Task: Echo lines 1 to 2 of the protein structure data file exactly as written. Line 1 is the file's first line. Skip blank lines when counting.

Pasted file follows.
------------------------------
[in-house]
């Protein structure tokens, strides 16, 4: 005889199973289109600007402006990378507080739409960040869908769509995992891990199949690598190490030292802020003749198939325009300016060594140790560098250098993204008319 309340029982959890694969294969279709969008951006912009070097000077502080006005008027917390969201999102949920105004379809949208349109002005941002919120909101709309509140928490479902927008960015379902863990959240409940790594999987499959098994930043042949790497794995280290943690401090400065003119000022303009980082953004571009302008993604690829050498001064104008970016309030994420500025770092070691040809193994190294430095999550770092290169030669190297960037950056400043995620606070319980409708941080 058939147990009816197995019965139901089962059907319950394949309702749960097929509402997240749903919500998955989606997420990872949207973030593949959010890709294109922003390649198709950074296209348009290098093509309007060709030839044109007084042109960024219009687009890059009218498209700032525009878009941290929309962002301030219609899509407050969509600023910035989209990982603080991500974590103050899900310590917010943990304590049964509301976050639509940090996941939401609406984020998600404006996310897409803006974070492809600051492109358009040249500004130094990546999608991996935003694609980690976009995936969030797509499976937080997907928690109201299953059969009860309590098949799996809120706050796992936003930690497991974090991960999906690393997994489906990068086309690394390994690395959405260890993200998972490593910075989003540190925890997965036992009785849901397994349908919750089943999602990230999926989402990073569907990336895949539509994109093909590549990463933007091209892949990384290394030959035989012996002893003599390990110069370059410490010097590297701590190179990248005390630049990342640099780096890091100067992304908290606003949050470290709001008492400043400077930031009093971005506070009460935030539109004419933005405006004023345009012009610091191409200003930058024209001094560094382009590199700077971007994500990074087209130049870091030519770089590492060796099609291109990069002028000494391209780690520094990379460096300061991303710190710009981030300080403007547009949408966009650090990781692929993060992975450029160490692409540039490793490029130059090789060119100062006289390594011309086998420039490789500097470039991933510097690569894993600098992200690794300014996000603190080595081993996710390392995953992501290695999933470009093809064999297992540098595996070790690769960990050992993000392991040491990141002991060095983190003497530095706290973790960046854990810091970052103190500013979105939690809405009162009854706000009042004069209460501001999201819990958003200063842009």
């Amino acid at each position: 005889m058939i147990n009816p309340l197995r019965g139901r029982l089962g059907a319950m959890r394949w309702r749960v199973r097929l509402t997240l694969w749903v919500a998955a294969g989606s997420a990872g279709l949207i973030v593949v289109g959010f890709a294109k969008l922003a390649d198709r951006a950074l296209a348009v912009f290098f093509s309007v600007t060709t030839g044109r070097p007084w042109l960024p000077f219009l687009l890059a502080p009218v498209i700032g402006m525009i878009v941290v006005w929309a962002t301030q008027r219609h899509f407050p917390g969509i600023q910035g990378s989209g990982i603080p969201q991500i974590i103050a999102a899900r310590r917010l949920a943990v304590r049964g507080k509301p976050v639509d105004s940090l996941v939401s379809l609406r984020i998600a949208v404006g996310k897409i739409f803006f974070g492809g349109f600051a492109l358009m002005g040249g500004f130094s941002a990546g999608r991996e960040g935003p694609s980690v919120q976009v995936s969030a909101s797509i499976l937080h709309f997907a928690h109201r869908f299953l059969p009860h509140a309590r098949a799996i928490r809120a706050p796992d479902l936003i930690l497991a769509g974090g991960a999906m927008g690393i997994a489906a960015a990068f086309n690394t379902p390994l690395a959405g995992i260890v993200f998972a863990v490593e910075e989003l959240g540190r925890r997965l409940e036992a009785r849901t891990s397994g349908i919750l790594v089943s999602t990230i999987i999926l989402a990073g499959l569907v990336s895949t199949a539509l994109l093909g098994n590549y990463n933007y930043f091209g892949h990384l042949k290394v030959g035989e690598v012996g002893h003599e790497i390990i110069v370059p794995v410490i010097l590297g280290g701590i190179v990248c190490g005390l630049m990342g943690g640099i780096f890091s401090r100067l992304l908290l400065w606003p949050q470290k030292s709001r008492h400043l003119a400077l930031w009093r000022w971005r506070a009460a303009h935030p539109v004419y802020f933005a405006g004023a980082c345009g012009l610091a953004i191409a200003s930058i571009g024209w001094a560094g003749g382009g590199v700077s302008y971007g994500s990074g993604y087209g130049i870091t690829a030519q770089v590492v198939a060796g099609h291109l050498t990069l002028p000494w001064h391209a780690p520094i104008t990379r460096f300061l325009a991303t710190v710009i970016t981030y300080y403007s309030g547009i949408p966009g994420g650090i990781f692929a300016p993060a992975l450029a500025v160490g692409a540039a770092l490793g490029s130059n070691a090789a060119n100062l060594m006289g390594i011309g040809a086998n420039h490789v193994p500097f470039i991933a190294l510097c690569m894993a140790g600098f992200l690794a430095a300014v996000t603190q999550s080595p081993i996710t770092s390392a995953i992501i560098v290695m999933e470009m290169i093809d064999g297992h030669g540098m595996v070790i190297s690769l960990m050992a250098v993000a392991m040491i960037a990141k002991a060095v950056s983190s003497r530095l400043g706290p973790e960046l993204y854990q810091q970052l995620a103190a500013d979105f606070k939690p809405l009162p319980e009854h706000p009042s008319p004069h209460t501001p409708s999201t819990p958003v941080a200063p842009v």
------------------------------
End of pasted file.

[in-house]
């Protein structure tokens, strides 16, 4: 005889199973289109600007402006990378507080739409960040869908769509995992891990199949690598190490030292802020003749198939325009300016060594140790560098250098993204008319 309340029982959890694969294969279709969008951006912009070097000077502080006005008027917390969201999102949920105004379809949208349109002005941002919120909101709309509140928490479902927008960015379902863990959240409940790594999987499959098994930043042949790497794995280290943690401090400065003119000022303009980082953004571009302008993604690829050498001064104008970016309030994420500025770092070691040809193994190294430095999550770092290169030669190297960037950056400043995620606070319980409708941080 058939147990009816197995019965139901089962059907319950394949309702749960097929509402997240749903919500998955989606997420990872949207973030593949959010890709294109922003390649198709950074296209348009290098093509309007060709030839044109007084042109960024219009687009890059009218498209700032525009878009941290929309962002301030219609899509407050969509600023910035989209990982603080991500974590103050899900310590917010943990304590049964509301976050639509940090996941939401609406984020998600404006996310897409803006974070492809600051492109358009040249500004130094990546999608991996935003694609980690976009995936969030797509499976937080997907928690109201299953059969009860309590098949799996809120706050796992936003930690497991974090991960999906690393997994489906990068086309690394390994690395959405260890993200998972490593910075989003540190925890997965036992009785849901397994349908919750089943999602990230999926989402990073569907990336895949539509994109093909590549990463933007091209892949990384290394030959035989012996002893003599390990110069370059410490010097590297701590190179990248005390630049990342640099780096890091100067992304908290606003949050470290709001008492400043400077930031009093971005506070009460935030539109004419933005405006004023345009012009610091191409200003930058024209001094560094382009590199700077971007994500990074087209130049870091030519770089590492060796099609291109990069002028000494391209780690520094990379460096300061991303710190710009981030300080403007547009949408966009650090990781692929993060992975450029160490692409540039490793490029130059090789060119100062006289390594011309086998420039490789500097470039991933510097690569894993600098992200690794300014996000603190080595081993996710390392995953992501290695999933470009093809064999297992540098595996070790690769960990050992993000392991040491990141002991060095983190003497530095706290973790960046854990810091970052103190500013979105939690809405009162009854706000009042004069209460501001999201819990958003200063842009």